Steven Szymanski

Historic Cinema Buildings In London

Since its inception in the first part of the 20th century, the cinema has been a staple of British entertainment. The multiplexes of the 21st century have enjoyed a resurgence following the nadir of the 1980s and early 1990s, but the real golden age of cinema came with the development of the “talkies” in 1927 and the subsequent boom in the construction of new cinemas in the 1930s. That period saw the rise of several cinema chains – the Odeons of Oscar Deutsch and the Granada Cinemas of Sidney Bernstein, plus ABC and Gaumont. Often a town or suburb had one or more of these franchises and they left their mark on London. We are fortunate that some of these magnificent buildings have survived, even if not for their original purpose.

In the early days of cinema, the 1890s and 1900s, most film displays took place in fairgrounds, music halls and theatres or in hastily converted shops – the “penny gaffs”. The film used was highly flammable cellulose nitrate-based, and combined with limelights proved to be a deadly combination with several fatal fires. In 1909 the Cinematograph Act was passed, which specified a strict building code requiring, amongst other things, that the projector be in a fire-resistant enclosure. All commercial cinemas (defined as any business that admitted members of the public to see films in exchange for payment) had to comply with these regulations. To enforce this, each cinema had to be inspected and licensed by the local authority.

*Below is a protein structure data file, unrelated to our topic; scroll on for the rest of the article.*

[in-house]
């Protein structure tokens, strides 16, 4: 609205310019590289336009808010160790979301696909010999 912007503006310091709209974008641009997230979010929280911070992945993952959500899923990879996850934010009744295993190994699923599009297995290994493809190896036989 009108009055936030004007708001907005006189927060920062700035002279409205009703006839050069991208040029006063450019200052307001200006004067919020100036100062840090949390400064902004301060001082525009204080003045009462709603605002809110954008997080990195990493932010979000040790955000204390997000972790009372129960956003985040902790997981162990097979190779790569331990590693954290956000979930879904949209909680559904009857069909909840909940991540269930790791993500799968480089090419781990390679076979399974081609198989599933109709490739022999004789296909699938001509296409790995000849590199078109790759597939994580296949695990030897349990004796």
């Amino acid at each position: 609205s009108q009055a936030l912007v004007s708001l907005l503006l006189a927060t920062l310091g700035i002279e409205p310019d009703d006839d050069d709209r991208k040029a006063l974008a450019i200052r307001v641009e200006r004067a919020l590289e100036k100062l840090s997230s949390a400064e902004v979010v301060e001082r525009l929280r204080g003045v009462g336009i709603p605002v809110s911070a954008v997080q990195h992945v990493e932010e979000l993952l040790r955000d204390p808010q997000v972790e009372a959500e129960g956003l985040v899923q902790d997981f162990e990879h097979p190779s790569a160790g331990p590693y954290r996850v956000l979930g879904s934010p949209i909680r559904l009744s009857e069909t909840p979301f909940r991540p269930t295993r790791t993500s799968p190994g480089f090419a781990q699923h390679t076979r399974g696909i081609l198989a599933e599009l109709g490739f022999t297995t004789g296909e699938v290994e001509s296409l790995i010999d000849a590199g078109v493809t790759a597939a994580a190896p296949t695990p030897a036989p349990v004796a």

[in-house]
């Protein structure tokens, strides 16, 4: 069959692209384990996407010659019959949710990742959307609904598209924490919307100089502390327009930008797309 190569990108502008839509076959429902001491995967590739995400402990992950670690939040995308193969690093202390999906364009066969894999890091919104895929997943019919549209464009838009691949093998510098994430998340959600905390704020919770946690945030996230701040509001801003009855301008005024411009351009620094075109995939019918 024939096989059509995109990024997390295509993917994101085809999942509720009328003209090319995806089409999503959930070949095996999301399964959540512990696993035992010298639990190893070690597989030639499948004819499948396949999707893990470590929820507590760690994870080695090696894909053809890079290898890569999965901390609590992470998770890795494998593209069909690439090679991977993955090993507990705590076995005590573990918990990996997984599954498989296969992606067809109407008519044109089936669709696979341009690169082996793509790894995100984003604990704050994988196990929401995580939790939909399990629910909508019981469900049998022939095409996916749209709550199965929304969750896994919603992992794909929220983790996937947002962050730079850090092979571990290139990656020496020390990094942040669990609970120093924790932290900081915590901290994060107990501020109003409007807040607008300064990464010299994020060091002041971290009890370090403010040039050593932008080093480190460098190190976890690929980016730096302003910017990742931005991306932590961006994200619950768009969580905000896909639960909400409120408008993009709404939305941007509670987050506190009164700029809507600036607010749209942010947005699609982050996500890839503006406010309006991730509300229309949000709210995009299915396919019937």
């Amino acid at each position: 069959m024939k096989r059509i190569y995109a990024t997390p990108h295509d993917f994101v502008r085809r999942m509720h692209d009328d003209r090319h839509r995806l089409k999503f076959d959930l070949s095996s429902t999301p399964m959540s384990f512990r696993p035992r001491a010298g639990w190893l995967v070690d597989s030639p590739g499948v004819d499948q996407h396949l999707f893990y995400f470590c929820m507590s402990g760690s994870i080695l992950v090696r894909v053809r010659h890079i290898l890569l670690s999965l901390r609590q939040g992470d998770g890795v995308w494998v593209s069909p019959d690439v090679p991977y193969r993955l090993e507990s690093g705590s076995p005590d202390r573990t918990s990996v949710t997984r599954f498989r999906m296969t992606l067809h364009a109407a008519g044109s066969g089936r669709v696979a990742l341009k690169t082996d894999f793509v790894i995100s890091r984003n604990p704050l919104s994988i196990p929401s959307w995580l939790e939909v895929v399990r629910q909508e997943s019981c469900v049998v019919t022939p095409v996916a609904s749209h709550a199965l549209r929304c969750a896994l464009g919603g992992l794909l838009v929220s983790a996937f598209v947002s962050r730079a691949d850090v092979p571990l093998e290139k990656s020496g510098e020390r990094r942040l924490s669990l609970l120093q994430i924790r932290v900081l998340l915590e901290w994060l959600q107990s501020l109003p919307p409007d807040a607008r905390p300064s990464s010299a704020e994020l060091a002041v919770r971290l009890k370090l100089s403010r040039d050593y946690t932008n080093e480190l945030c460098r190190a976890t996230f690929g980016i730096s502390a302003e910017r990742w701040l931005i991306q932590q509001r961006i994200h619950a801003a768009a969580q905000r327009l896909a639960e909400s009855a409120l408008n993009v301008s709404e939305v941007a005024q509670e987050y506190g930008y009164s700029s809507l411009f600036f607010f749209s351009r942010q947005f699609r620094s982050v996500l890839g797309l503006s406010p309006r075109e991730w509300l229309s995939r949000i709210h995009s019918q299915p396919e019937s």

This led to the construction of the first purpose-built cinemas, and North London is fortunate to have a fine survivor from this time. The Phoenix Cinema in East Finchley was built in 1910 by Premier Electric Theatres and although the company went bankrupt, it opened as the East Finchley Picturedrome in May 1912 with 428 seats. The first film shown was about the then recent Titanic disaster. The building went through many name changes and a major overhaul in 1938, giving it an Art Deco exterior and the distinctive Mollo and Egan panelling inside. This redesign was in direct competition with the arrival of the chain cinemas, and the auditorium was reversed so that the slope of the seats no longer followed the natural gradient of the land. The capacity was increased to 528 although today it is just under half of that. The barrel vault roof was retained and is apparently one of only two for purpose-built cinemas in Europe – the other being in Germany. The cinema maintained its independence and despite many threats of closures is now an integral part of the local community, putting on festivals and events. Since 2000 it has enjoyed Grade II-listed status as one of the earliest specific cinema buildings in the country and one that has maintained usage as a cinema for over 100 years.

Phoenix Cinema history plaque in poster style. Photo Credit: © Steven Szymanski.

Phoenix Cinema history plaque in poster style. Photo Credit: © Steven Szymanski.

Phoenix Cinema interior. Photo Credit: © Steven Szymanski.

Phoenix Cinema interior. Photo Credit: © Steven Szymanski.

Phoenix Cinema exterior. Photo Credit: © Steven Szymanski.

Phoenix Cinema exterior. Photo Credit: © Steven Szymanski.